Gentoo Linux can be either an experienced Linux user’s ideal desktop choice or a new user’s worst computing nightmare.I am not talking about being new to the Linux OS. I mean just plain and simple new to Gentoo Linux.
The Linux OS has many dozens of specialized distributions. Many of them are easy to install and need only a few settings adjustments to perform as desired. Some distros, however, can be a bit more challenging to master.Split PersonalityGentoo Linux is very easy to use provided you do not progress beyond the live session using the most recent Iron Penguin release. If you actually proceed with installing Gentoo onto a hard drive, prepare for some steep learning curves and lots of manual labor.
I say this from the vantage point of someone very proficient in several computing platforms. I spend hours each week testing hardware and software and preparing hands-on reviews.
Most people who are critical of Linux are familiar with the Linux of yesteryear. Its reputation largely was deserved. It was cumbersome to install and configure. It required lots of command line intervention — but once you learned how to use it, it was very flexible and powerful.
Gentoo Linux today lives up to that old reputation. Gentoo uses the KDE desktop. It is a very user-configurable user interface. Many Linux distros offer the KDE environment and provide a very pleasant user experience.
Nearly everything else about Gentoo Linux, in the wrong hands, makes it a poor choice for personal computing needs. In the right hands, however, Gentoo can be a lovely Linux distro choice.
What It Is
Gentoo Linux has been around for about a decade. It has a very active community with a large following. The latest edition is Iron Penguin, released Aug. 26, 2014.
Gentoo follows a rolling release model. It does not follow a typical update schedule with planned new releases and major upgrade cycles.
The updates come periodically and upgrade core components. That means you do not have to look forward to major reinstallation episodes.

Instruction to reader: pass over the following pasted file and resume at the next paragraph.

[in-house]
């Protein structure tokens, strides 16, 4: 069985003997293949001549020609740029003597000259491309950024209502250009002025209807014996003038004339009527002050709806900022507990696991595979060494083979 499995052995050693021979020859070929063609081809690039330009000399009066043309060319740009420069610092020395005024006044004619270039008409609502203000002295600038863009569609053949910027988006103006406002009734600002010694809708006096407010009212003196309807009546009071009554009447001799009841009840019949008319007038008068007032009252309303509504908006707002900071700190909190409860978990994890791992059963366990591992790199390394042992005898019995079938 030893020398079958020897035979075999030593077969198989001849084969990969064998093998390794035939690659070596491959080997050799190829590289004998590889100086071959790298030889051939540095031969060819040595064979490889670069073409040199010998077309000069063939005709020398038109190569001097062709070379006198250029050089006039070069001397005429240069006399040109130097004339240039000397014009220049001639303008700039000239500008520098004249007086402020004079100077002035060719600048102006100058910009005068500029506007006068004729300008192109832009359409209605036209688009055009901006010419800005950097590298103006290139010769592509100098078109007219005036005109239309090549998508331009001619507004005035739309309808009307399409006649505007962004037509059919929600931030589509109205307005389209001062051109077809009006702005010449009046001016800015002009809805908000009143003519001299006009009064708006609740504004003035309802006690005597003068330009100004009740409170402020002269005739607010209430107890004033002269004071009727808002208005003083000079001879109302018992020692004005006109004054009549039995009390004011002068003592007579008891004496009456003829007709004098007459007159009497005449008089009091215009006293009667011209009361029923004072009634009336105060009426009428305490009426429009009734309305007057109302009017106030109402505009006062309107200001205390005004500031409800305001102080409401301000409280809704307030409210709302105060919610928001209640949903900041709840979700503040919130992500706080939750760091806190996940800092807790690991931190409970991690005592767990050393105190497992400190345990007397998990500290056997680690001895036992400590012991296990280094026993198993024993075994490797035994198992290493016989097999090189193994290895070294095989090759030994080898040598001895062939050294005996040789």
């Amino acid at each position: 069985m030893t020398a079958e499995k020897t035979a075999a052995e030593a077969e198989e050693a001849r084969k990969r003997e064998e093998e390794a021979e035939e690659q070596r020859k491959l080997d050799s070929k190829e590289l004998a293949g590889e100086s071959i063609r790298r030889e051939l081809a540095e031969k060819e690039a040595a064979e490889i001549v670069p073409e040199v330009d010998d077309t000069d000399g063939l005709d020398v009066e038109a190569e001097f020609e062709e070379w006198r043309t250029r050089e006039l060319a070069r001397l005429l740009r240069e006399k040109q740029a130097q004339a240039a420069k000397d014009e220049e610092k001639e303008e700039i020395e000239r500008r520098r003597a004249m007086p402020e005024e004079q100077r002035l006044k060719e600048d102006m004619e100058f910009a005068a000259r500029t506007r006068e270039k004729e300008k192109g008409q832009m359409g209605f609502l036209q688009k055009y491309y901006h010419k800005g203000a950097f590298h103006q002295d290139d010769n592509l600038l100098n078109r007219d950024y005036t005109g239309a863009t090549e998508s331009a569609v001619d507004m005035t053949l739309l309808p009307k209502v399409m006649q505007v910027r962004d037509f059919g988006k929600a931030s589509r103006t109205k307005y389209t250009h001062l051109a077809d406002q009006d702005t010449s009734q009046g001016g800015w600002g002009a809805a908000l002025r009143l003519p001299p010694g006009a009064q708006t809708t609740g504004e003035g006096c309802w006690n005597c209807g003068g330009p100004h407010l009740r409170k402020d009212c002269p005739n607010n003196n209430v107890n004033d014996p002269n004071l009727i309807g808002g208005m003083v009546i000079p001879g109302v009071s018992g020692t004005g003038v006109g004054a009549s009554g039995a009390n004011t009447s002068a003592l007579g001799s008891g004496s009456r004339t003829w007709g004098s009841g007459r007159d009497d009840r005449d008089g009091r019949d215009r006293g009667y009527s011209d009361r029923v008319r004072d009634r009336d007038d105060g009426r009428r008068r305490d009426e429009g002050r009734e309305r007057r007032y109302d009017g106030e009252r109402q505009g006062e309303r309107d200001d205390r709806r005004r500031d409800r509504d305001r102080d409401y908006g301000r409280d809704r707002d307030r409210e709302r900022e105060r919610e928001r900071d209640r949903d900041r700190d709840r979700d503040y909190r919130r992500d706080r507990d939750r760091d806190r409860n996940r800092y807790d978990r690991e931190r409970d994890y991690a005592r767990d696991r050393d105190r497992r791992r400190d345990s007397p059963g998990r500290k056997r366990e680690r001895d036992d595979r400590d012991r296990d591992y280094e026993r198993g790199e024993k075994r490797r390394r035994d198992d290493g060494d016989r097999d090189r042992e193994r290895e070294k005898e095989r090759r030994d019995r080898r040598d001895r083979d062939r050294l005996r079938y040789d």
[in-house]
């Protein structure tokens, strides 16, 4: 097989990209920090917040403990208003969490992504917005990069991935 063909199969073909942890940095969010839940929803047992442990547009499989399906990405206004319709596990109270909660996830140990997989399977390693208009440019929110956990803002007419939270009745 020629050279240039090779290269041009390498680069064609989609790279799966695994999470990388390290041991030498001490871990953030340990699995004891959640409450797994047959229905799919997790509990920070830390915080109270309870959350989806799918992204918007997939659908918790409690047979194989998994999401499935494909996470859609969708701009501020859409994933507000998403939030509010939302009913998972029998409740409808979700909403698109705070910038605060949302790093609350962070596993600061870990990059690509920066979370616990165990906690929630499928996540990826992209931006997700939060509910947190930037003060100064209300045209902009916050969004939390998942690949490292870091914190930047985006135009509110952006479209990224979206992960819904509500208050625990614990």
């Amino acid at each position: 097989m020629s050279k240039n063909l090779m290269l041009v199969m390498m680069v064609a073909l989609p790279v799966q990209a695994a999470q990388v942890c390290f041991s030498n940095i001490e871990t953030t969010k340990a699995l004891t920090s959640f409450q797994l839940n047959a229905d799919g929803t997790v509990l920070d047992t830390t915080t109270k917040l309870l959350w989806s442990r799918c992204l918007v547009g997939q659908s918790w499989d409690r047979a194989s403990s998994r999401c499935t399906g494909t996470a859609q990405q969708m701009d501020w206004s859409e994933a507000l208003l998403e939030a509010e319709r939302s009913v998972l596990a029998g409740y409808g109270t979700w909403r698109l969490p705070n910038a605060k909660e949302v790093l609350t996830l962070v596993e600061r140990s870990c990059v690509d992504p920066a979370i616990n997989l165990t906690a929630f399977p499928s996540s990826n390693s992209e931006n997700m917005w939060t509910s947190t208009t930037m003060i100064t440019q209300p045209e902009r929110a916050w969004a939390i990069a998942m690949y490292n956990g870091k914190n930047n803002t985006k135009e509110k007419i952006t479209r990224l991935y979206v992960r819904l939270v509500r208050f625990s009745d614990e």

One of the major factors that separates Gentoo Linux from the vast crowd of other so-called modern distros is Gentoo’s lack of a true packaging structure. It does not use binary distributions.
Installing software is not done automatically through a package management program like most other Linux distros implement. In short, you can not browse through a catalog of software packaged for Gentoo and install it by clicking a button in a package manager.
Start at the Source
Instead, Gentoo relies on installing applications compiled from source. Sure, you can get the source “packages” from a central repository-style software application — but you then have to do the manual labor to compile and install it.
This process can be summed up in two key phrases: time consuming and experience required. I do not want to create an impression that you do this within a terminal window, though. Gentoo has an app for that!
Portage is the software distribution system for Gentoo. It is Python-based and has a number of advanced features including dependencies, fine-grained package management, fake installs, path sandboxing, safe unmerging, system profiles, virtual packages and configuration file management.